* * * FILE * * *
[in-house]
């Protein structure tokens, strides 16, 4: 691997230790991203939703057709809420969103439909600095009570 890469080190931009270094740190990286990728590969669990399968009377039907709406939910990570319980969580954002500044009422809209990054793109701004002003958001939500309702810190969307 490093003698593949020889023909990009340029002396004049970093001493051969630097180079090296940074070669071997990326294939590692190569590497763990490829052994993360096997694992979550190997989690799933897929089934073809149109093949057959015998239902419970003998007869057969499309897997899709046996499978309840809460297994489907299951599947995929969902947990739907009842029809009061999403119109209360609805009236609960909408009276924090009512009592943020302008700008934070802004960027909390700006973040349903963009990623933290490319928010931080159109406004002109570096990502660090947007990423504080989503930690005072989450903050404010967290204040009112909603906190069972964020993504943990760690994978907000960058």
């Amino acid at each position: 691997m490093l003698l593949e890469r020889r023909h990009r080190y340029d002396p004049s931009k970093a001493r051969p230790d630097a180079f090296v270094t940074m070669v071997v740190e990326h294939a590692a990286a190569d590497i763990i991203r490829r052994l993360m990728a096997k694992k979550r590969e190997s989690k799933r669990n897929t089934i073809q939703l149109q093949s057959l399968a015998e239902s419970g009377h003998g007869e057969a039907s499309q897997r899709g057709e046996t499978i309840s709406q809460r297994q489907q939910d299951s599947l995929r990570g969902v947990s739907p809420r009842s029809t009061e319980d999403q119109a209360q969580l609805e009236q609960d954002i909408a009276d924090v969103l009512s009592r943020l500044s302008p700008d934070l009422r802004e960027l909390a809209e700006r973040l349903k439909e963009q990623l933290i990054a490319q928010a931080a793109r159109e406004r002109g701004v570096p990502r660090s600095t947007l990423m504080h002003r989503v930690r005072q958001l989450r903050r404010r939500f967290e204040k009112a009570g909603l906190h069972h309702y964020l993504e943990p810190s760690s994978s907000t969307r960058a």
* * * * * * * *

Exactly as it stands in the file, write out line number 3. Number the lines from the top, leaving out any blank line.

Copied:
């Amino acid at each position: 691997m490093l003698l593949e890469r020889r023909h990009r080190y340029d002396p004049s931009k970093a001493r051969p230790d630097a180079f090296v270094t940074m070669v071997v740190e990326h294939a590692a990286a190569d590497i763990i991203r490829r052994l993360m990728a096997k694992k979550r590969e190997s989690k799933r669990n897929t089934i073809q939703l149109q093949s057959l399968a015998e239902s419970g009377h003998g007869e057969a039907s499309q897997r899709g057709e046996t499978i309840s709406q809460r297994q489907q939910d299951s599947l995929r990570g969902v947990s739907p809420r009842s029809t009061e319980d999403q119109a209360q969580l609805e009236q609960d954002i909408a009276d924090v969103l009512s009592r943020l500044s302008p700008d934070l009422r802004e960027l909390a809209e700006r973040l349903k439909e963009q990623l933290i990054a490319q928010a931080a793109r159109e406004r002109g701004v570096p990502r660090s600095t947007l990423m504080h002003r989503v930690r005072q958001l989450r903050r404010r939500f967290e204040k009112a009570g909603l906190h069972h309702y964020l993504e943990p810190s760690s994978s907000t969307r960058a």